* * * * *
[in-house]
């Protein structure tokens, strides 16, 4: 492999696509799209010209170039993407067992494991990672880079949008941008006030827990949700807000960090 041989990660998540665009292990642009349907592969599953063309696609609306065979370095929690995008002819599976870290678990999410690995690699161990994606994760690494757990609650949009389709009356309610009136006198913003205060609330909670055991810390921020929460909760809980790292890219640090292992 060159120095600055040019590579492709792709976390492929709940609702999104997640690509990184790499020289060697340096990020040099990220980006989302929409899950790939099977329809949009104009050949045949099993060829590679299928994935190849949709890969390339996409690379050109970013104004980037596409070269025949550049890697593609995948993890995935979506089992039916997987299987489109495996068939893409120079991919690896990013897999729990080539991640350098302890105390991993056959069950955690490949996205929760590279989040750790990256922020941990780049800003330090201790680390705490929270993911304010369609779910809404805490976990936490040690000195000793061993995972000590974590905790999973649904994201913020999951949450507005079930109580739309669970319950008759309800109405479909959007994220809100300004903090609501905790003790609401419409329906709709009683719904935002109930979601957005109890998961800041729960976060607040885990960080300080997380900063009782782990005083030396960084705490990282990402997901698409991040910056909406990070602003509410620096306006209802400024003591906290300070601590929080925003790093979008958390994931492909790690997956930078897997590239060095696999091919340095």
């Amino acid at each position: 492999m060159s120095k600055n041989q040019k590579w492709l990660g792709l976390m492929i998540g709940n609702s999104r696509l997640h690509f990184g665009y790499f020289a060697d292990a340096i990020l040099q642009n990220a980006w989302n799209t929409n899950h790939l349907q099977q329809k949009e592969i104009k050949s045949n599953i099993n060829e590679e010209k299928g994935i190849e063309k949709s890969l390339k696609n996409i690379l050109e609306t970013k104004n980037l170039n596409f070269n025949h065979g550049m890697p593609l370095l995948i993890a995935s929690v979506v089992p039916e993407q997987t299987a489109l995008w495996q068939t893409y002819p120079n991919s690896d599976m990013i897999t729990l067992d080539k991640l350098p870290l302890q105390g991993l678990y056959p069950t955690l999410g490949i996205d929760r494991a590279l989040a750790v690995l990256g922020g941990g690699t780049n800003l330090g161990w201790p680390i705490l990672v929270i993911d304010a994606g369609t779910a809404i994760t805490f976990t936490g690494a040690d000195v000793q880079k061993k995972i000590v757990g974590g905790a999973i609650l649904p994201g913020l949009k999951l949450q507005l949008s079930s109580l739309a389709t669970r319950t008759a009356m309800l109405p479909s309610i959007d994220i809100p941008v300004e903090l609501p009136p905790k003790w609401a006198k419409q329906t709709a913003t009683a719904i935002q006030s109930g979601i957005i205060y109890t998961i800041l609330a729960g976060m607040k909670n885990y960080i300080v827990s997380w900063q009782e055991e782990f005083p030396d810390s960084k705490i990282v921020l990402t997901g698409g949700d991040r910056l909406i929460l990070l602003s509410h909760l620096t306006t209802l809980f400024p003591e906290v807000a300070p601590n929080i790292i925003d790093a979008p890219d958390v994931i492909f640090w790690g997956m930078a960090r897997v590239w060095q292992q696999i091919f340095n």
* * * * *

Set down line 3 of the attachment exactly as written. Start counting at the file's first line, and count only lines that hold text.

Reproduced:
């Amino acid at each position: 492999m060159s120095k600055n041989q040019k590579w492709l990660g792709l976390m492929i998540g709940n609702s999104r696509l997640h690509f990184g665009y790499f020289a060697d292990a340096i990020l040099q642009n990220a980006w989302n799209t929409n899950h790939l349907q099977q329809k949009e592969i104009k050949s045949n599953i099993n060829e590679e010209k299928g994935i190849e063309k949709s890969l390339k696609n996409i690379l050109e609306t970013k104004n980037l170039n596409f070269n025949h065979g550049m890697p593609l370095l995948i993890a995935s929690v979506v089992p039916e993407q997987t299987a489109l995008w495996q068939t893409y002819p120079n991919s690896d599976m990013i897999t729990l067992d080539k991640l350098p870290l302890q105390g991993l678990y056959p069950t955690l999410g490949i996205d929760r494991a590279l989040a750790v690995l990256g922020g941990g690699t780049n800003l330090g161990w201790p680390i705490l990672v929270i993911d304010a994606g369609t779910a809404i994760t805490f976990t936490g690494a040690d000195v000793q880079k061993k995972i000590v757990g974590g905790a999973i609650l649904p994201g913020l949009k999951l949450q507005l949008s079930s109580l739309a389709t669970r319950t008759a009356m309800l109405p479909s309610i959007d994220i809100p941008v300004e903090l609501p009136p905790k003790w609401a006198k419409q329906t709709a913003t009683a719904i935002q006030s109930g979601i957005i205060y109890t998961i800041l609330a729960g976060m607040k909670n885990y960080i300080v827990s997380w900063q009782e055991e782990f005083p030396d810390s960084k705490i990282v921020l990402t997901g698409g949700d991040r910056l909406i929460l990070l602003s509410h909760l620096t306006t209802l809980f400024p003591e906290v807000a300070p601590n929080i790292i925003d790093a979008p890219d958390v994931i492909f640090w790690g997956m930078a960090r897997v590239w060095q292992q696999i091919f340095n």